Insurers have the logistic and financial resources to handle Hurricane Sandy, says Robert Hartwig, president of the Insurance Information Institute.
“Catastrophe losses are down 40-50 percent through the third quarter [compared to last year],” says Hartwig. “Even with losses from Sandy, 2012 catastrophe losses will still be well below 2011.”
The hurricane has strengthened to include winds of 85 mph and there has already been some flooding in the New York Metro area as residents await the storm’s landfall this evening. At the storm’s peak, 70-90 mph wind gusts are expected and up to 11-foot storm surges will result in severe flooding. The storm's enormous wind field and its predicted slow movement is expected to affect much of the Northeast and Mid-Atlantic states.
It has yet to be determined—and it is difficult to predict—whether Sandy will be remembered as a wind or flood event. There is no coverage for flooding, or flooding from storm surge, in standard Homeowners, Renters or in most Commercial Property insurance policies. Flood damage to vehicles is covered under the comprehensive section of an Auto insurance policy.
“It will be interesting to see if Sandy causes high-severity claims, rather than the high number of low-severity claims seen after Hurricane Irene,” Hartwig says. Irene struck the Northeast in late August 2011. Though it was mostly a flooding event, Irene still caused an estimated $4.3 billion in insured damage—enough to rank the storm as the 10th costliest in U.S. history.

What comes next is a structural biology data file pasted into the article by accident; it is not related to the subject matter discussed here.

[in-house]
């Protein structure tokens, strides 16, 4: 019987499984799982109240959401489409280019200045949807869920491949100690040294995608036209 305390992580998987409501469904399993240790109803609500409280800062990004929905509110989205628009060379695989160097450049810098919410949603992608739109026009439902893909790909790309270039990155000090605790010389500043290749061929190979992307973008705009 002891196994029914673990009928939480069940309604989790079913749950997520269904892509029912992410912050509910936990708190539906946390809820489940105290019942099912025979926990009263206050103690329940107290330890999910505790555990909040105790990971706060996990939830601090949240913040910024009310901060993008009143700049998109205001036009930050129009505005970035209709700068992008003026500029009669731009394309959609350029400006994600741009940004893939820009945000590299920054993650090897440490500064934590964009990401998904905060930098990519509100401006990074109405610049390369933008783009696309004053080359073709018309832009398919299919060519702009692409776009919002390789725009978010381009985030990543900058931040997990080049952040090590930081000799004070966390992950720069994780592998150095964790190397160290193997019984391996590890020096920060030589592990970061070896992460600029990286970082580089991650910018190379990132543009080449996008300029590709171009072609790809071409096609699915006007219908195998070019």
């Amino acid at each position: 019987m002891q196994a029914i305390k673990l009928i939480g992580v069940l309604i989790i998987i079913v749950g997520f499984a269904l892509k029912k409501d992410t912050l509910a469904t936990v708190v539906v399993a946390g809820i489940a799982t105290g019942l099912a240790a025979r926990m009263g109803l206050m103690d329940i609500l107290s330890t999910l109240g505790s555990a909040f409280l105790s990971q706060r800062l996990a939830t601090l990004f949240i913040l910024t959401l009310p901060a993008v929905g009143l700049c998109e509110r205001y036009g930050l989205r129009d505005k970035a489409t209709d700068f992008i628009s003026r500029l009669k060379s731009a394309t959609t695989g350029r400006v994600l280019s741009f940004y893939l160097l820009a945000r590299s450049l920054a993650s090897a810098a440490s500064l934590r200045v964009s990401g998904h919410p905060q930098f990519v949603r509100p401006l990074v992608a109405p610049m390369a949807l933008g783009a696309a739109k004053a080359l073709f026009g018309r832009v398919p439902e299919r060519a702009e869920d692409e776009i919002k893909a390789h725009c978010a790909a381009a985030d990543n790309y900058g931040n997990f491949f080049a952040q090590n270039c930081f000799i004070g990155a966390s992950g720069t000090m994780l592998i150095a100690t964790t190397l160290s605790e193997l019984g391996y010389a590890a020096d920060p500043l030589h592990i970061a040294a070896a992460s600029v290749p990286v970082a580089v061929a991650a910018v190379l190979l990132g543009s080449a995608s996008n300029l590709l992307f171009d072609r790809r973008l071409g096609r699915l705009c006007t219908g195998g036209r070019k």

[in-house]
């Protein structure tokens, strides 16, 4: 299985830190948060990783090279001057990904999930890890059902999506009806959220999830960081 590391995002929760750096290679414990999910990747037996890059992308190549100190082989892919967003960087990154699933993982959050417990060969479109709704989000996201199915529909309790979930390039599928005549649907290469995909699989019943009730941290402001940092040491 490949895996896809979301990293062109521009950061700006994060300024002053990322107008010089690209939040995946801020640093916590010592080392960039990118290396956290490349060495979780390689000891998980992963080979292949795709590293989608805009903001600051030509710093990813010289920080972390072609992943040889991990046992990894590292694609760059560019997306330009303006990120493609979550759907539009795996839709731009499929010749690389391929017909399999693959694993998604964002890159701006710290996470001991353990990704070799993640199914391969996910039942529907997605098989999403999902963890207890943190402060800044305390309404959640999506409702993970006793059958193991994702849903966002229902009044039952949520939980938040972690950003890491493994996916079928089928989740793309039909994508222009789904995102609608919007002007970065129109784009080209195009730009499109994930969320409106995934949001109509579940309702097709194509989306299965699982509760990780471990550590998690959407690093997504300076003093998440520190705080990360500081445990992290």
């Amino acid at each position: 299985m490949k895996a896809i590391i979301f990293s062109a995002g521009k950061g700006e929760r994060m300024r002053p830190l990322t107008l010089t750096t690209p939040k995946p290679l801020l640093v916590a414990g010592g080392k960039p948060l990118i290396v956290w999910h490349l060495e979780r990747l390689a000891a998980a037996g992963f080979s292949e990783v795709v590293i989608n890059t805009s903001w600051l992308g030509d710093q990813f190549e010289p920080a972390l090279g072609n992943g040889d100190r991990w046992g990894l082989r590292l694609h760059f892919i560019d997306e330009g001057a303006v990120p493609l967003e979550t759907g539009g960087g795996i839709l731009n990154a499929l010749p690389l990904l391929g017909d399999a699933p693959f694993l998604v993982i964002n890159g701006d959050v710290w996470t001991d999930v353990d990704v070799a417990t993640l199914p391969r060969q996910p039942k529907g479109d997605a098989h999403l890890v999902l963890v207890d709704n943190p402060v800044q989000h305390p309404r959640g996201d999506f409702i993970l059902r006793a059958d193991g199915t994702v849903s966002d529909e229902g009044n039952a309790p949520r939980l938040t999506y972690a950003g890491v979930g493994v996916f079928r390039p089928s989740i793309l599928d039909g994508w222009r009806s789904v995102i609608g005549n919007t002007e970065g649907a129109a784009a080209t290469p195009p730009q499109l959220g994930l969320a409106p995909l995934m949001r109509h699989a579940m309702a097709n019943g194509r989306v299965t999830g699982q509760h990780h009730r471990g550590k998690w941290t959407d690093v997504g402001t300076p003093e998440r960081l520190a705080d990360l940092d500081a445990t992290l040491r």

“I think insurers are better prepared than they were a year ago, because of Irene,” Hartwig says, adding that insurers are setting up staging areas in Western New Jersey and Pennsylvania in order to quickly respond to the most heavily-damaged areas when the storm passes.
Interestingly, unlike Irene, it appears insurers will be able to enact hurricane deductibles since Sandy will make landfall as a hurricane. Irene was downgraded to a tropical storm just before it made landfall a year ago and officials in some states ordered insurers to waive the deductibles, which are typically 2 percent of a home’s insured value but can vary from state to state, or contract to contract, Hartwig notes.
This could act to keep insured losses down somewhat, since hurricane deductibles are higher than flat-rate deductibles. For instance, a home with a value of $200,000 may have a flat deductible of $1,000, but a 2 percent hurricane deductible is $4,000.